Writing Function Sets

You can use scripting to add your own function sets to a model, after which you can use your new functions in formulas just as you would Quantrix’s built-in functions.

Conceptually, writing functions is simpler than writing actions. Because they only perform pure calculations, functions do not have a context or any special syntax, nor do they have access to Quantrix’s scripting API. A function set is simply a set of Groovy methods. To be convertible to a Quantrix function, a Groovy method can use only the following types in the argument and return positions:

• String

• Date

• Primitive (i.e. long, int, short, byte, double, boolean)

• Array of any of the above

The steps below show you how to create a simple function set. It will have two functions that compute the area and circumference of a circle given its radius.

Step 1: Add the New Function Set

Start with a new model. Open the Script Manager by clicking Scripting -> Script Manager (see the Script Manager description). Add a new function set to the default library by right-clicking on the Library and selecting Add Functions. A new function set is created, and the function set editor displays.

Tip: You can also add a function set by clicking the add functions button in the Script Manager toolbar, or by choosing Add Functions from the Scripting menu.

The box containing the text “FunctionSet1” stores the name of the function set. Change the name to “Circle”. To commit the name change, press Enter or click outside of the text box.

Step 2: Create the Code

To code a function set, supply one Groovy method for each function you want to include. Remember the requirements concerning method argument and return types for functions. Our function set will contain the methods below. Type (or paste) them into the editor’s text area.

double area(double radius)


return Math.PI * (radius * radius)


double circumference(double radius)


return Math.PI * 2 * radius


You must commit your changes to save the function set. Click the green check mark or click anywhere outside the text area to commit, then save the model. Quantrix automatically converts the two methods to two functions in a set named Circle and makes the set available in the function library.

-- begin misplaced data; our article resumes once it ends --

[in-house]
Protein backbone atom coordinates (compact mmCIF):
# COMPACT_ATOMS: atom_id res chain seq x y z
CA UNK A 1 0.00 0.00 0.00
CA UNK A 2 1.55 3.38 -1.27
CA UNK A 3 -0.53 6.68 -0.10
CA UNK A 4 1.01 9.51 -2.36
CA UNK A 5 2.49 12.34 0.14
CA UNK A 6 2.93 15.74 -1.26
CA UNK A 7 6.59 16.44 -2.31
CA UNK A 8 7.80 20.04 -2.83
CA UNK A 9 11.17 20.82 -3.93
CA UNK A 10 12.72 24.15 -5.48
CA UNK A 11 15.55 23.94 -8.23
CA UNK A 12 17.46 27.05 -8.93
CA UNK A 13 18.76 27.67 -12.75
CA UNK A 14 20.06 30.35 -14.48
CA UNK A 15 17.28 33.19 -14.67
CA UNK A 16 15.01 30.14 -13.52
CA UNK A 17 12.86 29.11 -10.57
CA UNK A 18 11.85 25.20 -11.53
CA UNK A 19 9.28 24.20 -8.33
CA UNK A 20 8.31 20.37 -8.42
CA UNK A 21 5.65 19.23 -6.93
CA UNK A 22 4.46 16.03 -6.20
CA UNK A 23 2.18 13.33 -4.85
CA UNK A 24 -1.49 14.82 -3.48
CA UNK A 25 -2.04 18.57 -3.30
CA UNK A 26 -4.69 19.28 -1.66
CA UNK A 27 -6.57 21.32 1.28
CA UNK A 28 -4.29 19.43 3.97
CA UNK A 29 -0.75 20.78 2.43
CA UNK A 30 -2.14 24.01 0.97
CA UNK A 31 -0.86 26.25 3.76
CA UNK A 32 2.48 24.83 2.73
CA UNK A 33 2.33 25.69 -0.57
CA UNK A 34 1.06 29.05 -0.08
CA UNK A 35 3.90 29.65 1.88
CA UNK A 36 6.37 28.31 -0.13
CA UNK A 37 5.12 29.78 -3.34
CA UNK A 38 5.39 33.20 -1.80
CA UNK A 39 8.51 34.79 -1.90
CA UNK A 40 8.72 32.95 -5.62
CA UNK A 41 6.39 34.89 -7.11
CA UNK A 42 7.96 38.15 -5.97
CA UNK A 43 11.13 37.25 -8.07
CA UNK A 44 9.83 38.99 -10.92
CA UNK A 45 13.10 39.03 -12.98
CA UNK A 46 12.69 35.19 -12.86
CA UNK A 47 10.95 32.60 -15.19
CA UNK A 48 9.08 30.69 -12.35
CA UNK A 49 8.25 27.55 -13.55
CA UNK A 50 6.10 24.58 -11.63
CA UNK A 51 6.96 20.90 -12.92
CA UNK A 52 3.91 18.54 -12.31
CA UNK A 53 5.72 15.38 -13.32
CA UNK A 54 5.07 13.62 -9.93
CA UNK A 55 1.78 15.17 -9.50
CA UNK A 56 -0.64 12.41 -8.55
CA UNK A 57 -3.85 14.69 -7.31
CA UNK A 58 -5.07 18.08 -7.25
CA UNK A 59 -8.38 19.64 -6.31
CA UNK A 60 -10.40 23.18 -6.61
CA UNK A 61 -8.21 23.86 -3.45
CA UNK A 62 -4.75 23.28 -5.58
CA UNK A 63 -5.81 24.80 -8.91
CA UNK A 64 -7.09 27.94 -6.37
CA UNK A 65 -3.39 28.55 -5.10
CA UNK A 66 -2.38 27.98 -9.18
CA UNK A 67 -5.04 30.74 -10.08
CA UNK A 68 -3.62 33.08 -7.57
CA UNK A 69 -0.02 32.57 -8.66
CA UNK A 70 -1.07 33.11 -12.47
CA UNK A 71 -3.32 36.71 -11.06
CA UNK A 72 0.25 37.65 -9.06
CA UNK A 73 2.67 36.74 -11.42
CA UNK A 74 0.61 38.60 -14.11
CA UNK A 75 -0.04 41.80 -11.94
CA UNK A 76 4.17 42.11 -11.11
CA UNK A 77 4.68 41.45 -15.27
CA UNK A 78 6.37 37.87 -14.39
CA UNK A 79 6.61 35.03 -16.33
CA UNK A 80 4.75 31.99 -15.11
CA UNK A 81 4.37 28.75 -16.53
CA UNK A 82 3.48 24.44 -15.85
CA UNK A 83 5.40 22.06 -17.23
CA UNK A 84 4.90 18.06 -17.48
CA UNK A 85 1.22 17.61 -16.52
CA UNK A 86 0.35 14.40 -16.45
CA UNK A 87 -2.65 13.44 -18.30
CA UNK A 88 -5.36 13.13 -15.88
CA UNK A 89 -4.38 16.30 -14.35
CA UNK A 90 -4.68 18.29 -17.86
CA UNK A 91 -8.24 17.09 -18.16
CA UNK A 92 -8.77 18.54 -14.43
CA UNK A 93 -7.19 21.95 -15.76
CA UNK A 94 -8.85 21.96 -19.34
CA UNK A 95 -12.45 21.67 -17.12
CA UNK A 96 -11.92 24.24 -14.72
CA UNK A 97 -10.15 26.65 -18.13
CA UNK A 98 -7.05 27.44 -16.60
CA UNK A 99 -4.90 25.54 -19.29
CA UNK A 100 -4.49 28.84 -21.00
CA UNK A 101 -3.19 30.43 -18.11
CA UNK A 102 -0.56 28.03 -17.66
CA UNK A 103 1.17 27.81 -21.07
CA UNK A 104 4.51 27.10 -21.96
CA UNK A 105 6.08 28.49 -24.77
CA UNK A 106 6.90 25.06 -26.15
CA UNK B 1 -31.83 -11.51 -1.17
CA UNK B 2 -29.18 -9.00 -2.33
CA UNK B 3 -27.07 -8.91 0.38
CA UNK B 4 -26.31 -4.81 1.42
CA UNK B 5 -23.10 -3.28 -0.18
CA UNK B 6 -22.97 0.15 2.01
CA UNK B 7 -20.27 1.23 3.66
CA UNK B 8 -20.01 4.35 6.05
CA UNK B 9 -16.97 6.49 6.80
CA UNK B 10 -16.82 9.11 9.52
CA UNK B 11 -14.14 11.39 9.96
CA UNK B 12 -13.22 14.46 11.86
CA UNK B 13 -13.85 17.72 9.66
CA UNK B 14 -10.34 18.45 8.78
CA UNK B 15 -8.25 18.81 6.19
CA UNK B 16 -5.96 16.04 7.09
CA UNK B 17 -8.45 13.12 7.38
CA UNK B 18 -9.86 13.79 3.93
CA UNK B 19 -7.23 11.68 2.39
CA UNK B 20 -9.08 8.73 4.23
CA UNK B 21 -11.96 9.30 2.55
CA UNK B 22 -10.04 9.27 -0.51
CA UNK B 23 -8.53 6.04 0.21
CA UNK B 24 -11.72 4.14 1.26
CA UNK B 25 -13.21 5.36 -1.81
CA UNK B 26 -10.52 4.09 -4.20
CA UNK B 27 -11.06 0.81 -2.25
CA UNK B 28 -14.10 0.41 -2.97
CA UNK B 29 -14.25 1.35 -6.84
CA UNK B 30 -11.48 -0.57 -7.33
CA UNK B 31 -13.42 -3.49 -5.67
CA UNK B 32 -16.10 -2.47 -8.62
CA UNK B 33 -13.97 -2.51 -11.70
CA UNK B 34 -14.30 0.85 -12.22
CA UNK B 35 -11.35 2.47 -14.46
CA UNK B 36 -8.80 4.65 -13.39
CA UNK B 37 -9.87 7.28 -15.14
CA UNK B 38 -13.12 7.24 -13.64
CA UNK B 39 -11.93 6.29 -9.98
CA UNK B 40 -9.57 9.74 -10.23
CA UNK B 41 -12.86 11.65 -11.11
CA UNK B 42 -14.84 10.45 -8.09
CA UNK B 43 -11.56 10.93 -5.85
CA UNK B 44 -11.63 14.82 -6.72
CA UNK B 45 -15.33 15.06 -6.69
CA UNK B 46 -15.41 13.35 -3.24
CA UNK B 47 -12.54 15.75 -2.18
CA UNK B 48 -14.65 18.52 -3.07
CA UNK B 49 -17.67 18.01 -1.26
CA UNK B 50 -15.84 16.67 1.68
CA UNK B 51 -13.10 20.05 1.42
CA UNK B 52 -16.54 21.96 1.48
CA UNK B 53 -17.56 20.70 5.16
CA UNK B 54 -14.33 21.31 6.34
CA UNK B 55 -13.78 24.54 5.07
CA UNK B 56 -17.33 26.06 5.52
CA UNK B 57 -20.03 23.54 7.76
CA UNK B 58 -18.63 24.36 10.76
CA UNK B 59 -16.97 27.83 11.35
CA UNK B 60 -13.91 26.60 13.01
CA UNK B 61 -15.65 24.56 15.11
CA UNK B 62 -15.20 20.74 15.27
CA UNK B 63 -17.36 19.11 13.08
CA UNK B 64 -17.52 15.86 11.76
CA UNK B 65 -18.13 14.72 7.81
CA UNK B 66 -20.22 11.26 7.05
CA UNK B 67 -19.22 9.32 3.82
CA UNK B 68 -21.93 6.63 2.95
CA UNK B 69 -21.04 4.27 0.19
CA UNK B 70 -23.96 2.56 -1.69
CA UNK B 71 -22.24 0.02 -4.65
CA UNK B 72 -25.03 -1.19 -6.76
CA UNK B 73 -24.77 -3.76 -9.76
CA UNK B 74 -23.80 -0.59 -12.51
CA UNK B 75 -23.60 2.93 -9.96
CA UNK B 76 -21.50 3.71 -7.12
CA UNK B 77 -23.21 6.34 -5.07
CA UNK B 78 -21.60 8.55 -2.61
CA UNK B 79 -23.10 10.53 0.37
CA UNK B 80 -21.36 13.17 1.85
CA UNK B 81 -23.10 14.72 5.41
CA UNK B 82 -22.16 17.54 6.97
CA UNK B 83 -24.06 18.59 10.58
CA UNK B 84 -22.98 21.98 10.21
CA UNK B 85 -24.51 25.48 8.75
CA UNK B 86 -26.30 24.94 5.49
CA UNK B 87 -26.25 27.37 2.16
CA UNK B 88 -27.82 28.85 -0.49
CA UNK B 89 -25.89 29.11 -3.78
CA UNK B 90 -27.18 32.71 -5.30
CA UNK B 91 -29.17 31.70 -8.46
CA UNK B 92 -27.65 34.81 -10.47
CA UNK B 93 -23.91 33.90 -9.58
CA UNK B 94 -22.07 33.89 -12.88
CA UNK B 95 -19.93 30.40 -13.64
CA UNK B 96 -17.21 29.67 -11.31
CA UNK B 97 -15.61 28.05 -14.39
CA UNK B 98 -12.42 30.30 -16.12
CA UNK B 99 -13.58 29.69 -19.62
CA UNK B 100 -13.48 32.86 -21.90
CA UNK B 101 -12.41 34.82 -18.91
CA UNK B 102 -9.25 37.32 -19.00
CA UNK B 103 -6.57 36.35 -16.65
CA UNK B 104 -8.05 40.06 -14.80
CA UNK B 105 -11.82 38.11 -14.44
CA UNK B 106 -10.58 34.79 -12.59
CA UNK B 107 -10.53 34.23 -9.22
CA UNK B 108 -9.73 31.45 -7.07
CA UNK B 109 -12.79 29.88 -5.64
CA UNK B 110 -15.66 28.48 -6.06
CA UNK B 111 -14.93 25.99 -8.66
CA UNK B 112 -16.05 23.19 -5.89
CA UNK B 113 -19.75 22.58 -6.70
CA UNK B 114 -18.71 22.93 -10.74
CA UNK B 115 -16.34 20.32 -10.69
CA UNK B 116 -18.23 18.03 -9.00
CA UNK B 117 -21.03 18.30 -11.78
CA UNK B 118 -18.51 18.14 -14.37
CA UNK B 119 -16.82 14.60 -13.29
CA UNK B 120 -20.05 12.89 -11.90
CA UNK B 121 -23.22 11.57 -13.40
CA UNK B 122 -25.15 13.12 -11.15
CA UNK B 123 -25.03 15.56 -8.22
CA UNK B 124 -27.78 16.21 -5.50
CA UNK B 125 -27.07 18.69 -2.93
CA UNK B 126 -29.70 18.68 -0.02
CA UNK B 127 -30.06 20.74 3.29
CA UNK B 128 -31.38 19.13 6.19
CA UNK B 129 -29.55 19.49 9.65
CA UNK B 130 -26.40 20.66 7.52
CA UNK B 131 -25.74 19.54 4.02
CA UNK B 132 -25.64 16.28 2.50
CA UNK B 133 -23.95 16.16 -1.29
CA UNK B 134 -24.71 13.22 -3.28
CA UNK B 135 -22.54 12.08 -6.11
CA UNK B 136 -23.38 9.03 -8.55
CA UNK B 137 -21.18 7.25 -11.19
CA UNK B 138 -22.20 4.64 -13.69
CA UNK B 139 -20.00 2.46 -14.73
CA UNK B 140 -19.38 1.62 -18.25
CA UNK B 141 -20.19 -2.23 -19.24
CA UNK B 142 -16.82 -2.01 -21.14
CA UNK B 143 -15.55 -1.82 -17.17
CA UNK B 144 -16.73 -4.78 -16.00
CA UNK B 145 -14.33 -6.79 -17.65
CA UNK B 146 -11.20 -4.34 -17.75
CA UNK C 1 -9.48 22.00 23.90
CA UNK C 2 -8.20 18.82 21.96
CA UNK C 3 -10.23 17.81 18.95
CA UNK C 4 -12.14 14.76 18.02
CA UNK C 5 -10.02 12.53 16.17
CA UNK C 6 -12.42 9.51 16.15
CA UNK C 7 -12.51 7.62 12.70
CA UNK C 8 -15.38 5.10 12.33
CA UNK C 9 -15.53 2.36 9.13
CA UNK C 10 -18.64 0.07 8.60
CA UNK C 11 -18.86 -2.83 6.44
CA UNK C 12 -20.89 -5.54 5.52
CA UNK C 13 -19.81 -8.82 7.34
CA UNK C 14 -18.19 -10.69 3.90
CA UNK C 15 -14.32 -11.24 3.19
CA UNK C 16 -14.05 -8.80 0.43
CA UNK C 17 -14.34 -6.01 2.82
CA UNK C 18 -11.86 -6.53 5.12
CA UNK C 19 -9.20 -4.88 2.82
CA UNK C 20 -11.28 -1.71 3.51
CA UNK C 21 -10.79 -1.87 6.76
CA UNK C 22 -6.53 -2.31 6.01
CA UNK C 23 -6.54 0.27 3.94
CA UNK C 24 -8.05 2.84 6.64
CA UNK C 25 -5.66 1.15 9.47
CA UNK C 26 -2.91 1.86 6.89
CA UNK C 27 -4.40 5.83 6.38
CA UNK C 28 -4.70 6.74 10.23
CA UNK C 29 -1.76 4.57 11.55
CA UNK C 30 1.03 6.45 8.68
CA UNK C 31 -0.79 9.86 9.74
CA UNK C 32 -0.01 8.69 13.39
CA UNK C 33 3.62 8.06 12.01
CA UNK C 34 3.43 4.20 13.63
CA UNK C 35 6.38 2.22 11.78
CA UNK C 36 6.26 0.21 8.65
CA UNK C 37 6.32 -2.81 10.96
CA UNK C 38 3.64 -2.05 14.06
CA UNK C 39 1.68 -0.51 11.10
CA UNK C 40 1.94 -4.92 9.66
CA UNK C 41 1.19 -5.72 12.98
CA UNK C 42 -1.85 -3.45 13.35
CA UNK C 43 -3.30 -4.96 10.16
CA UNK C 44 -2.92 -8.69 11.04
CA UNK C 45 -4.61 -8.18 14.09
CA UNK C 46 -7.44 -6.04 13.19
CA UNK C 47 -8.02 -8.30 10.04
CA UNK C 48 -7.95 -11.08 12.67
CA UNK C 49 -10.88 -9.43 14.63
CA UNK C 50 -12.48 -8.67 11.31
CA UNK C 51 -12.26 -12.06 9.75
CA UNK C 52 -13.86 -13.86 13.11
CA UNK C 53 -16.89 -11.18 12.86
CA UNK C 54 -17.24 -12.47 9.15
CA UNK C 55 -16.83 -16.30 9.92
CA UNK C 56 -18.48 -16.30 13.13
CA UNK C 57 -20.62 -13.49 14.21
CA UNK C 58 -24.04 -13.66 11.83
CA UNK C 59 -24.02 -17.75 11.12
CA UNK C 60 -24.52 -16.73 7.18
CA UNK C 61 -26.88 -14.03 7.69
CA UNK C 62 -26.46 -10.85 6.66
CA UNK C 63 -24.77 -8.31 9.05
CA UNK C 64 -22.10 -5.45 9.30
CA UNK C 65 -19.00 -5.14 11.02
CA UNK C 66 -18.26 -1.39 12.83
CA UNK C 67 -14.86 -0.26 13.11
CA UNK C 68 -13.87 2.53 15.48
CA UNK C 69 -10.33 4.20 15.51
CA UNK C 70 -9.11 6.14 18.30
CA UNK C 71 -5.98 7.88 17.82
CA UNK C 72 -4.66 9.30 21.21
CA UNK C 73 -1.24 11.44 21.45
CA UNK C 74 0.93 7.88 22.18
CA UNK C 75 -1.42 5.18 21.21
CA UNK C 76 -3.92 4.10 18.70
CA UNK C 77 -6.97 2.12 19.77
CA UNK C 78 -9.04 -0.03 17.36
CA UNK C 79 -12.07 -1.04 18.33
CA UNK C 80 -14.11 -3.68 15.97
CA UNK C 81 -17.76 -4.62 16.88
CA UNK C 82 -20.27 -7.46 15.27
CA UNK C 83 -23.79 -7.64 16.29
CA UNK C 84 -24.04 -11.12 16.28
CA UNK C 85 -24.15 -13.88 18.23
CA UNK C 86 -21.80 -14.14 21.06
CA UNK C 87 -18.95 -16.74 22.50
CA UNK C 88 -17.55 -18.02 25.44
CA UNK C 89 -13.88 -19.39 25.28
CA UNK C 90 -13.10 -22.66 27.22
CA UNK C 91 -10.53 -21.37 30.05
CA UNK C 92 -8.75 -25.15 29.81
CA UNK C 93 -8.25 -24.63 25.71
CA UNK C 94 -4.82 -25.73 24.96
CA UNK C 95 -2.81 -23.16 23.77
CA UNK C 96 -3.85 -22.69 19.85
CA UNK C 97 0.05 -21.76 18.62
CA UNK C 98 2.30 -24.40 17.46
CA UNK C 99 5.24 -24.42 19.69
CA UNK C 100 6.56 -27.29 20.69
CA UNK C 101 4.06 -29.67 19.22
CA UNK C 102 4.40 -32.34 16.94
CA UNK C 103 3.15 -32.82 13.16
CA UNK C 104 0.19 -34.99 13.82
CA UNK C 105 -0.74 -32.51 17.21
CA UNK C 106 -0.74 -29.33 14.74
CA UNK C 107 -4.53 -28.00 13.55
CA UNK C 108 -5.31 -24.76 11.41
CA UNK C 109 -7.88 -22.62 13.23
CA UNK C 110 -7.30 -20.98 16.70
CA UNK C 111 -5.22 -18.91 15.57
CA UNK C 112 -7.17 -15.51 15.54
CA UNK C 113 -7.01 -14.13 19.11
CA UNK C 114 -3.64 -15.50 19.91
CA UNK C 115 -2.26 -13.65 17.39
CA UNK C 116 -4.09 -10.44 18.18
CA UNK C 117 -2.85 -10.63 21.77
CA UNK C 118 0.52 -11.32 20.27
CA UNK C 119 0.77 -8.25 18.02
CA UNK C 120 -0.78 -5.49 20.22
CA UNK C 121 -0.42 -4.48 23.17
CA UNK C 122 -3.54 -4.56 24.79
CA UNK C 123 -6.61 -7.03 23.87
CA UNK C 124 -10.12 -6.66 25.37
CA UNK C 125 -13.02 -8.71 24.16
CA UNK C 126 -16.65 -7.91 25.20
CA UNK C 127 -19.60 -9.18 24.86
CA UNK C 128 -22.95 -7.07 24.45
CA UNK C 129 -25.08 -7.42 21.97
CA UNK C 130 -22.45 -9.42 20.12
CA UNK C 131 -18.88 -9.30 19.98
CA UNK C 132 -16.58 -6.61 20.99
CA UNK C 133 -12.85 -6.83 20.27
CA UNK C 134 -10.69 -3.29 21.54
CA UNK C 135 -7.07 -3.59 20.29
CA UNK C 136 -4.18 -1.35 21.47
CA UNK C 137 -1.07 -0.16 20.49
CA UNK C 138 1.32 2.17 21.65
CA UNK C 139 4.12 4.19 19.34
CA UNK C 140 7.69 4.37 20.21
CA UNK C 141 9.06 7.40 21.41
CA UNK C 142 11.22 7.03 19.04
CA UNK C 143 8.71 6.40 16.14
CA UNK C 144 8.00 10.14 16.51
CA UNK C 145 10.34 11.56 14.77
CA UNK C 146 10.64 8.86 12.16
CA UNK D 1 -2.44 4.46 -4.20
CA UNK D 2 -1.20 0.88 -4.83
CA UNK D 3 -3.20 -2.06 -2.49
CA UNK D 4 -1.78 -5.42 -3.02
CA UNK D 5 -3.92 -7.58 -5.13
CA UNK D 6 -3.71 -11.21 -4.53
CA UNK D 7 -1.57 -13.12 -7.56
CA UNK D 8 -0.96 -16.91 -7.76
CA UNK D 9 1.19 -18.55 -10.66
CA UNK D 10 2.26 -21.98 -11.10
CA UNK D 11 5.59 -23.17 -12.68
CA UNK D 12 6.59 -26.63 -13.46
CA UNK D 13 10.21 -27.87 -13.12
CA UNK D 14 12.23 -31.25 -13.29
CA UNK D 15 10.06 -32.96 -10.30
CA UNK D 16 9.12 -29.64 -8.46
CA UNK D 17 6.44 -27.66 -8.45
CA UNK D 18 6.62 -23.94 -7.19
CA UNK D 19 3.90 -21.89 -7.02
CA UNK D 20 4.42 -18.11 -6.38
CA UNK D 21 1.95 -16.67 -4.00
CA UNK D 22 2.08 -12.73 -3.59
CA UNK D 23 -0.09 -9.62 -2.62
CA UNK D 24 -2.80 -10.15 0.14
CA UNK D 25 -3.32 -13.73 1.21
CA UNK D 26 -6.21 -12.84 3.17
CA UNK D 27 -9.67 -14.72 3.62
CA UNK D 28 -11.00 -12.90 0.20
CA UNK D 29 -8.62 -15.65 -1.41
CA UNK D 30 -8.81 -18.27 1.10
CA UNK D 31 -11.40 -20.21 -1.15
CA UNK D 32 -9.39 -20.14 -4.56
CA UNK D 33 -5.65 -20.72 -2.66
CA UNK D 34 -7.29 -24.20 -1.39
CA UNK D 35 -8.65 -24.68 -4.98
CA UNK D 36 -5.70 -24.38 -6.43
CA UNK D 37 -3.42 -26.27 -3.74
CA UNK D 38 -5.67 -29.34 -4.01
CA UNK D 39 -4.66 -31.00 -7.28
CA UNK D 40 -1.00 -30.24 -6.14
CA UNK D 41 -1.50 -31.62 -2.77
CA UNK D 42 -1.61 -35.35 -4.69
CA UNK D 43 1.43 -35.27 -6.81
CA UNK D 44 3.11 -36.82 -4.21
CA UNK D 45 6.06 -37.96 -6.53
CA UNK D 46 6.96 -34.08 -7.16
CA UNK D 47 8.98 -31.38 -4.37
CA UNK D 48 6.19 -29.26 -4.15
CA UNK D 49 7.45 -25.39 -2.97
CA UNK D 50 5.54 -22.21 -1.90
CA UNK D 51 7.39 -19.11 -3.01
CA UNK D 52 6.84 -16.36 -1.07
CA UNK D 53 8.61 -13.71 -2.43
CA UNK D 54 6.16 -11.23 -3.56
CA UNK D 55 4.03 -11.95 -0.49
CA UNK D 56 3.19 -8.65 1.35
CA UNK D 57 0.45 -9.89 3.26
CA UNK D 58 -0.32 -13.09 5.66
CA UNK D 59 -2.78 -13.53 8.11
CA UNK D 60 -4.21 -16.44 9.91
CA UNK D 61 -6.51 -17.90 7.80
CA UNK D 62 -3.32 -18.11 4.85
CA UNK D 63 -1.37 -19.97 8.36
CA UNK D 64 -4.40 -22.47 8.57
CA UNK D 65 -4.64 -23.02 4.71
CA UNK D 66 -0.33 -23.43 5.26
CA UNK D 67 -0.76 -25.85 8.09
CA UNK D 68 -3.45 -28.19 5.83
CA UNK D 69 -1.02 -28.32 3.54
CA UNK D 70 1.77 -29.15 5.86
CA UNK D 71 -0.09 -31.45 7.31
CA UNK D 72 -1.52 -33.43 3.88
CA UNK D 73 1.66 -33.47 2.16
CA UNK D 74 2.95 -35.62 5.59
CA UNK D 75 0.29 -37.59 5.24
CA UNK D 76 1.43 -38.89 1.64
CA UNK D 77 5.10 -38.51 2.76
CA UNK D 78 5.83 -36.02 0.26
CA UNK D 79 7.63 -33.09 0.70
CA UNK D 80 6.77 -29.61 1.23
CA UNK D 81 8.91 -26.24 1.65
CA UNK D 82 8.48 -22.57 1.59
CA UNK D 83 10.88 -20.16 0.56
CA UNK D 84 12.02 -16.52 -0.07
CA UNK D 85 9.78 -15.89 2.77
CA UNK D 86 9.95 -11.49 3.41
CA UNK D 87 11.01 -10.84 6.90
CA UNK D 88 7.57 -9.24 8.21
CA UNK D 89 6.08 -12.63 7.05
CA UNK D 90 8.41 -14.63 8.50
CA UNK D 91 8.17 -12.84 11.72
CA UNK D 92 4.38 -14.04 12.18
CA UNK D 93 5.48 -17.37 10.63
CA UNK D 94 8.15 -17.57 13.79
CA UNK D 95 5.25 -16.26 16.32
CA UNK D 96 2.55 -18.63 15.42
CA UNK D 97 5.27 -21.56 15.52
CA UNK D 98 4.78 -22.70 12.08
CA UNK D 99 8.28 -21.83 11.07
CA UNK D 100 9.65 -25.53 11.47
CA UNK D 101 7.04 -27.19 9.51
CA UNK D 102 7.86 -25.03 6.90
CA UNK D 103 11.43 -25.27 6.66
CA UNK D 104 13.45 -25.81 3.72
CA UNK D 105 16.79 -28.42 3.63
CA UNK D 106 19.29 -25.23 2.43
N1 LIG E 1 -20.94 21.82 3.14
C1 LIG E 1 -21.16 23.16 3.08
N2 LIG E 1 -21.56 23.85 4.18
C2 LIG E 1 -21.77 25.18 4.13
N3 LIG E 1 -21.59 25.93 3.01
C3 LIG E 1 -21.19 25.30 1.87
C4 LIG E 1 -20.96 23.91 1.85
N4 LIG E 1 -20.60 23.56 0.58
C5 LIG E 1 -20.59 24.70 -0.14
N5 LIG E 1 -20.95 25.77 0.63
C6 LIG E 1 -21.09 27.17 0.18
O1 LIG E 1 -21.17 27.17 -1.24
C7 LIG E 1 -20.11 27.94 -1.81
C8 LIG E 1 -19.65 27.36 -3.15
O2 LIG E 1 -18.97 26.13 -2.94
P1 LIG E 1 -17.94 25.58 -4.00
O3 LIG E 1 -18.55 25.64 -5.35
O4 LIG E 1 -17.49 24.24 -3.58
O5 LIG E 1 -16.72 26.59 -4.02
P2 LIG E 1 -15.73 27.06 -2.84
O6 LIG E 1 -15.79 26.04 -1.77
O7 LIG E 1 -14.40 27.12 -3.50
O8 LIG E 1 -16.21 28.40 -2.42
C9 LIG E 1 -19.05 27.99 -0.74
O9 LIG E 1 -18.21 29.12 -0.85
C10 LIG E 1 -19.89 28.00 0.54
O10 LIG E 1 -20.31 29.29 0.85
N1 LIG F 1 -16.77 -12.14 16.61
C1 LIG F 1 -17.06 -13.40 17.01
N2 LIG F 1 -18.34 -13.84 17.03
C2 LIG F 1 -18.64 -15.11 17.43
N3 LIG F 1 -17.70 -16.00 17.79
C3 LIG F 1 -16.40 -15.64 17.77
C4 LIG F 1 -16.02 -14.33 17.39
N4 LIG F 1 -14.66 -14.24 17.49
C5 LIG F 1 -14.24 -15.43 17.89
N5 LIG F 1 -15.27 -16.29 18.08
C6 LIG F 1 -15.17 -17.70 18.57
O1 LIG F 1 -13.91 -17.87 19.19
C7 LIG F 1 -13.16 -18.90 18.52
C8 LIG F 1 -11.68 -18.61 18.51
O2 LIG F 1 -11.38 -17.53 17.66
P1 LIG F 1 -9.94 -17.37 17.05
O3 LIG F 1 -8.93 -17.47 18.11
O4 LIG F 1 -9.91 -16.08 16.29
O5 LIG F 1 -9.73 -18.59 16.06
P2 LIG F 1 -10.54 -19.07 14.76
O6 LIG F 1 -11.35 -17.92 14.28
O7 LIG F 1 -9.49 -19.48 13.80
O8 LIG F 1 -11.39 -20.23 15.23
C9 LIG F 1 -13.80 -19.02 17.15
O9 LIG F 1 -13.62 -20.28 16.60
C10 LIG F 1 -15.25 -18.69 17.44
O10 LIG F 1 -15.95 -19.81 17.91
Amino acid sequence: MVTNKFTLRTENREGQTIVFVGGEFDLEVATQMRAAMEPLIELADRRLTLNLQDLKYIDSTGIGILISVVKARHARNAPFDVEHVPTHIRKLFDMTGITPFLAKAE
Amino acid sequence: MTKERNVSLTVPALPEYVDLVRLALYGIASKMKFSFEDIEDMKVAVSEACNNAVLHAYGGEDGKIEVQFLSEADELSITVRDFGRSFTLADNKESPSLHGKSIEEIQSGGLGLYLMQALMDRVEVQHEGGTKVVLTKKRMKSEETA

Step 3: Test the Functions

The functions in the circle set can now be used in formulas. To demonstrate this, we will create a simple matrix that displays the area and circumference of circles based on radius. To set up the matrix, follow these steps:

1. Open Matrix1.

2. Select the A1 item and press enter twice to add two more A items. These should appear as columns in the matrix, resulting in a row of three cells. Items in B correspond to circles, while items in A correspond to their attributes. To make this clear, you may want to rename the items in Matrix1 as shown here:

3. Start a new formula by typing the following into the formula editor:


4. Now click the Function... button to display the Functions tool pane. Scroll to the bottom of the list of function categories, where you will see an entry labeled Circle:

Click that entry, then double-click the area entry that appears in the list of functions. The formula should now read:


5. To complete the formula, click within the parentheses following the name of the area function and type “Radius”:


6. Press Enter to save the formula. A green check mark should appear next to it to indicate that it is valid.

7. Press Enter again to add a second formula, and fill it in as shown below to compute circumference:


Now enter a radius value for Circle1. The area and circumference are calculated automatically.

Step 4: Add Documentation

When you use Quantrix’s built-in functions from the Functions tool pane, each function is accompanied by documentation that explains what it does and specifies its arguments and result. You can add the same kind of documentation to your own functions by using the @FunctionDoc annotation.

@FunctionDoc is a Java annotation that you add to your function set code immediately before the declaration of any method whose function you want to document. @FunctionDoc has the following syntax:

@FunctionDoc(description = “description”,

argNames = [“arg1”, “arg2”, ... ],

argDocs = [“doc1”, “doc2”, ... ])

Where description, arg1, doc1, etc. are any values you choose to provide. The description element is a string that gives a general explanation of your function. The argNames element is a list of strings that gives the names of the arguments to your function in order. The argDocs element is a list of strings that gives a description for each argument.

All three elements in the annotation are optional. When the documentation is displayed, arg1 will be paired with doc1, arg2 with doc2, and so on. If argNames has more items than argDocs, names will be displayed without descriptions for the extra arguments. If argDocs has more items than argNames, the extra descriptions will be ignored.

To use @FunctionDoc to document the functions in the Circle set, open the set for editing via the Script Manager, then place an annotation before each method as shown below.

@FunctionDoc(description="Returns the area of a circle given its radius.",


argDocs=["the radius"])

double area(double radius)




@FunctionDoc(description="Returns the circumference of a circle given its radius.",


argDocs=["the radius"])

double circumference(double radius)




When finished adding the annotations, commit your changes and save the model, then return to the Functions tool pane and highlight either of the functions in the Circle set. You should see your documentation displayed in the adjoining text area.

You can view the documented function set in the sample model CircleFunctionSet2.model (Samples >Scripting > Getting Started Guide folder).

See Also

Working with Libraries